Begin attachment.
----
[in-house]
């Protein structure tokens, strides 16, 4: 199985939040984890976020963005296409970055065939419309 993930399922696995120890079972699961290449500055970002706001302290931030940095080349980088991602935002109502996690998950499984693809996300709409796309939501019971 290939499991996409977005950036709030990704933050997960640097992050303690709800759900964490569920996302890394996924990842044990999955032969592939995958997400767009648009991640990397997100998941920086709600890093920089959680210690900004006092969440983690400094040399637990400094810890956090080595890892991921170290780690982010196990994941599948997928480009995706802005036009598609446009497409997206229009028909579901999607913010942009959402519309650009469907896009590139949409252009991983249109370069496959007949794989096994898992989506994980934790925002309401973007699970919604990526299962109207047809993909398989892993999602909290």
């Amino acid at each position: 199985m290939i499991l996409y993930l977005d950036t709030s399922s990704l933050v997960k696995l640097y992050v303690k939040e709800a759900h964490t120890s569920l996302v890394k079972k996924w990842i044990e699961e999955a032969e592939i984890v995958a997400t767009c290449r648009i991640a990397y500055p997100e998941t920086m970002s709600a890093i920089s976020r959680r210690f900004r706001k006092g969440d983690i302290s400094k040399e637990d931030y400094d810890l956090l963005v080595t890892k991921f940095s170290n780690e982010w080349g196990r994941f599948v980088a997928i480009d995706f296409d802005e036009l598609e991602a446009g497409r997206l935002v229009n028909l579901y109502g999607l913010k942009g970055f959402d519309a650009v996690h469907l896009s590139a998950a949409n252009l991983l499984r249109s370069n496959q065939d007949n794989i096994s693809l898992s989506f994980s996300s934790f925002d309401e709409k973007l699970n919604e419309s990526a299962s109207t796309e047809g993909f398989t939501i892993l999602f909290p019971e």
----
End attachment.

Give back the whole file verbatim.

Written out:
[in-house]
């Protein structure tokens, strides 16, 4: 199985939040984890976020963005296409970055065939419309 993930399922696995120890079972699961290449500055970002706001302290931030940095080349980088991602935002109502996690998950499984693809996300709409796309939501019971 290939499991996409977005950036709030990704933050997960640097992050303690709800759900964490569920996302890394996924990842044990999955032969592939995958997400767009648009991640990397997100998941920086709600890093920089959680210690900004006092969440983690400094040399637990400094810890956090080595890892991921170290780690982010196990994941599948997928480009995706802005036009598609446009497409997206229009028909579901999607913010942009959402519309650009469907896009590139949409252009991983249109370069496959007949794989096994898992989506994980934790925002309401973007699970919604990526299962109207047809993909398989892993999602909290």
């Amino acid at each position: 199985m290939i499991l996409y993930l977005d950036t709030s399922s990704l933050v997960k696995l640097y992050v303690k939040e709800a759900h964490t120890s569920l996302v890394k079972k996924w990842i044990e699961e999955a032969e592939i984890v995958a997400t767009c290449r648009i991640a990397y500055p997100e998941t920086m970002s709600a890093i920089s976020r959680r210690f900004r706001k006092g969440d983690i302290s400094k040399e637990d931030y400094d810890l956090l963005v080595t890892k991921f940095s170290n780690e982010w080349g196990r994941f599948v980088a997928i480009d995706f296409d802005e036009l598609e991602a446009g497409r997206l935002v229009n028909l579901y109502g999607l913010k942009g970055f959402d519309a650009v996690h469907l896009s590139a998950a949409n252009l991983l499984r249109s370069n496959q065939d007949n794989i096994s693809l898992s989506f994980s996300s934790f925002d309401e709409k973007l699970n919604e419309s990526a299962s109207t796309e047809g993909f398989t939501i892993l999602f909290p019971e």